For many investors, investing globally is an important way to spread risk and improve returns. At the same time, many investors' overseas investment plans have not been implemented due to various constraints, such as lack of experience, unfamiliarity with the country to invest, and a daunting amount of information. To address these issues, this article will provide some approaches to risk assessment by interpreting basic country information.
Whether you are an equity or bond investor, it is necessary to understand the sovereign risk of the country invested. For example, when we want to invest in an overseas company, sovereign risk assessment can help us understand the macroeconomic environment in which the company operates. As for the investment in foreign national debts, sovereign risk analysis will shed light on the economic situation and strength of the country, so that we can predict the return of the national debt of the country. After all, treasury yields depend on the country itself and the future growth and returns of that country's economy.
However, as the most widely used assessment method at present, the time and resources required for sovereign risk assessment are so huge that they are prohibitive for ordinary investors. At present, such analysis is mainly done by experts in related fields. They would start from calculating a country's debt ratio, import-export ratio, and changes in money supply, and then integrate other countries' fundamental information to assess the future trend of a country. It is conceivable that if we complete these tasks independently, we will spend a lot of time and energy. Therefore, we recommend that investors use some accessible indicators and leave the data analysis to organizations that focus on country risk ratings. In this way, we can have more time to study about investment.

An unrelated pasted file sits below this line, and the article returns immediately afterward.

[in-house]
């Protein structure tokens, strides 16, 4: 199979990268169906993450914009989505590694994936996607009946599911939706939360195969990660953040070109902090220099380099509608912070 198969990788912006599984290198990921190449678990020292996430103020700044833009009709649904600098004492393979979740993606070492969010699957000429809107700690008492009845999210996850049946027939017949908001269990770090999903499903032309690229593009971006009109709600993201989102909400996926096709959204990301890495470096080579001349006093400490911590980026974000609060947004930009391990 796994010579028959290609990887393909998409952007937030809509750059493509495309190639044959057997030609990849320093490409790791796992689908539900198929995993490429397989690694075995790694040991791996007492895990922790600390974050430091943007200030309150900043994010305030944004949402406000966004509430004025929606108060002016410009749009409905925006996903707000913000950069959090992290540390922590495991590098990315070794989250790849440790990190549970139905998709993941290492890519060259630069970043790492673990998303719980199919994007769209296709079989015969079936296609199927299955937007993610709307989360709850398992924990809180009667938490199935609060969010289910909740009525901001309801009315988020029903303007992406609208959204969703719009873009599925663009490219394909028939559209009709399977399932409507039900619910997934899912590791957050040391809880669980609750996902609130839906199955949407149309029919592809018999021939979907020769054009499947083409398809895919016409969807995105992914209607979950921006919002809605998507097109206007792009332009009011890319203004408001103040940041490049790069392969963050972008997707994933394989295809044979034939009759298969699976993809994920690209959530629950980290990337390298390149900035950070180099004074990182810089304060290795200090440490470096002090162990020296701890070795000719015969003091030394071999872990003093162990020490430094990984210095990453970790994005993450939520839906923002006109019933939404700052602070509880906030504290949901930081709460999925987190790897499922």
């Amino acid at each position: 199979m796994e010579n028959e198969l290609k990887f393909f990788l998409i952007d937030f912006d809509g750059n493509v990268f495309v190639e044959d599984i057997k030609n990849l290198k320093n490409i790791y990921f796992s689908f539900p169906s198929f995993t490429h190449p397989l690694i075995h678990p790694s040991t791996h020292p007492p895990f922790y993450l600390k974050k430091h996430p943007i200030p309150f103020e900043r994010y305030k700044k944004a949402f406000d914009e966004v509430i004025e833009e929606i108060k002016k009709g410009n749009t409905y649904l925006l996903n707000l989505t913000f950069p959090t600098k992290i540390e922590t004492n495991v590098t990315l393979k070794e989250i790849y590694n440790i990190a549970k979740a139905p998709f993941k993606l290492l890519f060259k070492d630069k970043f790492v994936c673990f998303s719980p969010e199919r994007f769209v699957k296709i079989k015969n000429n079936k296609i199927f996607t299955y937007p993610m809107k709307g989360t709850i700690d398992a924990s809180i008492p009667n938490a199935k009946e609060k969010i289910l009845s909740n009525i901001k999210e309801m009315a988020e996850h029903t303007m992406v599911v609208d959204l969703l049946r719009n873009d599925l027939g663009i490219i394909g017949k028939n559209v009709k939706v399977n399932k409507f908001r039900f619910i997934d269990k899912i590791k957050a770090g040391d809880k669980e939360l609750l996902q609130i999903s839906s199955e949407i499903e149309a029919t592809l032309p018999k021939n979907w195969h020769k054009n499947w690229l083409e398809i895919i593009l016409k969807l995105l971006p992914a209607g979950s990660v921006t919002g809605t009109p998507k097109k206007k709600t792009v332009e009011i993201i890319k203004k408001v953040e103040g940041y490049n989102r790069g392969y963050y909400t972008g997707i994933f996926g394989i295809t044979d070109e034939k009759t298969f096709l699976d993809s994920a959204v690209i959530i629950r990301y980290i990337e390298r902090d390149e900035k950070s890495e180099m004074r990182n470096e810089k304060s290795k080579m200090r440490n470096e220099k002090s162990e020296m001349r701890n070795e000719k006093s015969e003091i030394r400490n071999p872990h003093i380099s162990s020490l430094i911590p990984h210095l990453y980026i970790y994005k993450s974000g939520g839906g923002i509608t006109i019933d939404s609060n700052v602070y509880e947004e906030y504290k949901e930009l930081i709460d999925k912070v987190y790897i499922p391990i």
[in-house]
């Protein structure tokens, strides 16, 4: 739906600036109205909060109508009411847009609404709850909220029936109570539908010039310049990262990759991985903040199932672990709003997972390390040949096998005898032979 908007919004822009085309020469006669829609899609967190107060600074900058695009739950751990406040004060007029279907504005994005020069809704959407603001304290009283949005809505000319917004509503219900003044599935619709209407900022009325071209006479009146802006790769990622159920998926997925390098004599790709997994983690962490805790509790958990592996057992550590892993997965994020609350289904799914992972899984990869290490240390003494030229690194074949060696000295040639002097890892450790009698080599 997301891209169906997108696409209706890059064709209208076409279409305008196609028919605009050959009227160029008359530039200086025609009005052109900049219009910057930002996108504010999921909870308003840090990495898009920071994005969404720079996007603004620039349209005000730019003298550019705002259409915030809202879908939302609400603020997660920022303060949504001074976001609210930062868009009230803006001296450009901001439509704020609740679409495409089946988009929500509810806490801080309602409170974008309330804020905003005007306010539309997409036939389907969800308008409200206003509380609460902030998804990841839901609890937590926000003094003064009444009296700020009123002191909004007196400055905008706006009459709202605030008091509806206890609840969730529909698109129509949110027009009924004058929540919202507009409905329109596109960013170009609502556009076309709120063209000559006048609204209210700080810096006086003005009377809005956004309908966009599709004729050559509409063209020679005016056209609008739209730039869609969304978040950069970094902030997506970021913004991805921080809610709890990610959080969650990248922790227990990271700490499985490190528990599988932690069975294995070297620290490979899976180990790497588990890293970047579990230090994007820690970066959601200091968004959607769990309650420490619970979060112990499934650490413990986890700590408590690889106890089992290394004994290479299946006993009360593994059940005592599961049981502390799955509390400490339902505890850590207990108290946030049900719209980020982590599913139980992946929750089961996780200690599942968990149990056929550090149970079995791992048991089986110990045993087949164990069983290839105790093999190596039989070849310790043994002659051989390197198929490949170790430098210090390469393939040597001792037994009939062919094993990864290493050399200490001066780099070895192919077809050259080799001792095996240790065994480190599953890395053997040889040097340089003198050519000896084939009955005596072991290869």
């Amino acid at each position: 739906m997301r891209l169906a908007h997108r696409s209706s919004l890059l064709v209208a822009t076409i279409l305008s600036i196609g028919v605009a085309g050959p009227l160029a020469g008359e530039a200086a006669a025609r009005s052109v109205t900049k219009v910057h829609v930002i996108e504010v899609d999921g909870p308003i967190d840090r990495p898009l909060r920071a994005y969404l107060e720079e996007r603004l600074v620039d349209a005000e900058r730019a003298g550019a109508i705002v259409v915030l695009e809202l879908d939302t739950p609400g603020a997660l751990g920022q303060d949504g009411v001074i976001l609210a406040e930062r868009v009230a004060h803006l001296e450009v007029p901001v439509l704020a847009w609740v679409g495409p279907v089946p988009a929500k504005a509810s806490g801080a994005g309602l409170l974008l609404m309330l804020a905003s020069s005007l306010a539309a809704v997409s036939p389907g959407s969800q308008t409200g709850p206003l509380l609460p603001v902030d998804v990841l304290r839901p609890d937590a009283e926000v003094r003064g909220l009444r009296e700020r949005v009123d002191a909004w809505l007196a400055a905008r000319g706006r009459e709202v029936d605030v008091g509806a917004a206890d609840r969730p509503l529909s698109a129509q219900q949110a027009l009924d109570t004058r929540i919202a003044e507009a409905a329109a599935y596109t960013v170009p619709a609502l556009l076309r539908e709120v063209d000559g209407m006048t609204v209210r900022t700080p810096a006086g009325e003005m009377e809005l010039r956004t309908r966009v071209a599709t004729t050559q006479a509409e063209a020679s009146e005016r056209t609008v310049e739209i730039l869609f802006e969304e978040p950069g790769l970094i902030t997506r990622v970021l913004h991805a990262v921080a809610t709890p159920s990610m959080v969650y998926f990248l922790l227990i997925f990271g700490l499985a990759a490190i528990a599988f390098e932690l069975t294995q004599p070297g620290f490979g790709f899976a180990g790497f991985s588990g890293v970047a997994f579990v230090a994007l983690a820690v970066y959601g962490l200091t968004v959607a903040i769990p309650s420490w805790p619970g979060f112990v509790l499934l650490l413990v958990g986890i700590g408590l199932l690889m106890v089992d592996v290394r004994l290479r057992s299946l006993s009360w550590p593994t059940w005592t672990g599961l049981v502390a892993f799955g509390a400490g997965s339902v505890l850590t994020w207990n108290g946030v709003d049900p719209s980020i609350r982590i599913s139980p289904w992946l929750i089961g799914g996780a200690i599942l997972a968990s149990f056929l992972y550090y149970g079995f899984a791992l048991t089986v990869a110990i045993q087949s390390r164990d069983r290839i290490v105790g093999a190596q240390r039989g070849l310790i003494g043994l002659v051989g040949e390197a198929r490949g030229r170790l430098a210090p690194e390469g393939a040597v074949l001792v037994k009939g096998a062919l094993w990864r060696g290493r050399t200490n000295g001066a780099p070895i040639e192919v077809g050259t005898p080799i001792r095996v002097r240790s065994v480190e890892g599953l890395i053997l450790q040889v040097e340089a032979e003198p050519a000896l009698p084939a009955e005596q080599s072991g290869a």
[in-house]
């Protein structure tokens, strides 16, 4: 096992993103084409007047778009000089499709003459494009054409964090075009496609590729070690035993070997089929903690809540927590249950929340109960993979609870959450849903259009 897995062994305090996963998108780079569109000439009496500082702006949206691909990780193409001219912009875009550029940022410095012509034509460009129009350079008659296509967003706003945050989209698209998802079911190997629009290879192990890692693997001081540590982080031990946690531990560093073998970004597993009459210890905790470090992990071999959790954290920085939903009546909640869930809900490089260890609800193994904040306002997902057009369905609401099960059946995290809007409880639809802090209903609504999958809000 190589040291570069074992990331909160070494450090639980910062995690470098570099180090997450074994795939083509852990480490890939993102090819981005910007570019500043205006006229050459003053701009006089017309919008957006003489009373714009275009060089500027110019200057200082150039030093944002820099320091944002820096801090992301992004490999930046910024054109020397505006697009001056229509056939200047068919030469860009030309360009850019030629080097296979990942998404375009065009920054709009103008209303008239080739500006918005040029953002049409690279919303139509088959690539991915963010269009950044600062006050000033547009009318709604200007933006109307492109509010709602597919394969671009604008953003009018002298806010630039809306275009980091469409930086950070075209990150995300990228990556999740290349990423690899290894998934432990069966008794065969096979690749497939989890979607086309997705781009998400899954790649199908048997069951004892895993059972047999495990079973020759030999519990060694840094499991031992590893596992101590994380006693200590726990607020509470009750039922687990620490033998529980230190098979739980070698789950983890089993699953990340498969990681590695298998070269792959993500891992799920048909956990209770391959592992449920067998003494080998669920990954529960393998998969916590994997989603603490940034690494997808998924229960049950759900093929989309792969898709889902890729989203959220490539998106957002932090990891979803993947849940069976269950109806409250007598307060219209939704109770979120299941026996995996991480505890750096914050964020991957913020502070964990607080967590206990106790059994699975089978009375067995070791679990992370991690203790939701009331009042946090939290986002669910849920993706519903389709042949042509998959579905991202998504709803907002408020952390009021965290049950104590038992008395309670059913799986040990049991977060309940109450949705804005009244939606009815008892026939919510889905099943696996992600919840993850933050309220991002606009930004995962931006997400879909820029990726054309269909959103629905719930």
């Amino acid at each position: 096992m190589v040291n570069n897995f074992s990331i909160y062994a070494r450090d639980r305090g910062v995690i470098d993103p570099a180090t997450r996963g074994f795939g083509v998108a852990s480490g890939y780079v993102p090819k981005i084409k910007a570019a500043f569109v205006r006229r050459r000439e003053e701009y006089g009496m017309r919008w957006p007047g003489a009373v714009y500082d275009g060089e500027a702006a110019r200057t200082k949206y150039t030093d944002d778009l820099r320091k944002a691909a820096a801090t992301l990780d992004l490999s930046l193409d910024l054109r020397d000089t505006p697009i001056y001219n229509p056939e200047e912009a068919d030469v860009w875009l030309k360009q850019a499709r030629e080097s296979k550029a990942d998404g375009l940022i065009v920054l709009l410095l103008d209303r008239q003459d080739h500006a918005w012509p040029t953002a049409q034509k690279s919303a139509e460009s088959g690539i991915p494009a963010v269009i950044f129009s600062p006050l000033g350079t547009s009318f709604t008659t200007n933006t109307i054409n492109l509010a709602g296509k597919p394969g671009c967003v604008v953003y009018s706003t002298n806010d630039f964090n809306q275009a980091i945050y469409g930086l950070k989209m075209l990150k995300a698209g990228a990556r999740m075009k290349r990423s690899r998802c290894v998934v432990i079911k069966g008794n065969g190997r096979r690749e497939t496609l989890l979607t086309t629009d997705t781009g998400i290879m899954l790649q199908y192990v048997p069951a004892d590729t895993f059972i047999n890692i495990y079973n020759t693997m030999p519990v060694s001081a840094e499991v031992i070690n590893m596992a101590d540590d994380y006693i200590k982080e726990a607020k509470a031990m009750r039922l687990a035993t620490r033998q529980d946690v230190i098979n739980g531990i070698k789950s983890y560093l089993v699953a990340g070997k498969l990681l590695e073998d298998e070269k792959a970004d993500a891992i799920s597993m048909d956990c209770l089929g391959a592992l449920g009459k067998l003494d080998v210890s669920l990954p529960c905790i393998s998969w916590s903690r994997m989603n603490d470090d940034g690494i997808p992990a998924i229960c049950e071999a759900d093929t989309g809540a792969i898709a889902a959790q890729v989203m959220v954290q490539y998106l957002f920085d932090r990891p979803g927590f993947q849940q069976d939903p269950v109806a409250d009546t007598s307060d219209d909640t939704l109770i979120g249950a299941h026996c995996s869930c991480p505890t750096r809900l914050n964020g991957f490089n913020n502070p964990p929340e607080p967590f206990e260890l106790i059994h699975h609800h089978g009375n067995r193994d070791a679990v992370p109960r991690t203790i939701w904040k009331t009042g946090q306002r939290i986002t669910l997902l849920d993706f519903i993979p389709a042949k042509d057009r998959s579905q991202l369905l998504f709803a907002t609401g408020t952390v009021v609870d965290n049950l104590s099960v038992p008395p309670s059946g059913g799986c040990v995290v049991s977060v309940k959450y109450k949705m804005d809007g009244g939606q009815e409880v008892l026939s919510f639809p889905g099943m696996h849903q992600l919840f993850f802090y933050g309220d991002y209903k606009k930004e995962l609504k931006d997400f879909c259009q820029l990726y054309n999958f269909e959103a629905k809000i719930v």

Eurozone Country Risk
First, we can use the Eurozone Country Risk Survey to assess the sovereign and political risks of these countries. The Eurozone Country Risk Survey covers 186 countries and details the level of investment risk in these countries. A perfect score of 100 means there is zero risk in investing in the country.
Typically, the Eurozone Country Risk Rating (ECR Rating) consists of two parts, qualitative analysis (with a weight of 70%) and quantitative analysis (with a weight of 30%). Qualitative analysis is based on experts' assessments of countries' political risk, economic structure and economic performance, while quantitative analysis is based on debt indicators, capital market access and credit ratings. Qualitative and quantitative ratings are listed separately, so if you don't agree with the 70/30 weighting, you can set a weighting yourself.
Economist Intelligence Unit
Another commonly used credit rating source is the Economist Intelligence Unit (EIU). EIU is the research institute of The Economist magazine, and its most famous research achievement is the national risk rating service. The ratings cover more than 100 countries and regions and focus on the risk levels of those "emerging high debt" markets. Similar to the ECR rating, the rating also consists of two parts: economic and political risk, with a full score of 100. However, unlike the scoring method of the ECR rating, the higher the score in the EIU rating, the higher the sovereign risk.
One of the strengths of EIU ratings is that they update data on a monthly basis, so we can capture future economic trends earlier than those with longer update cycles. In addition, the EIU ratings can provide investors with more analytical information and an outlook on the country's economy over the next two years based on several key indicators. So if you want to know how a country is going in the future, the EIU is a pretty useful tool.
Although the resources and time at hand are very limited, with the help of methods mentioned above, investors can make a list of optional countries to diversify their investments more effectively. Each approach has its own pros and cons, so it's best to look at the data before making a decision.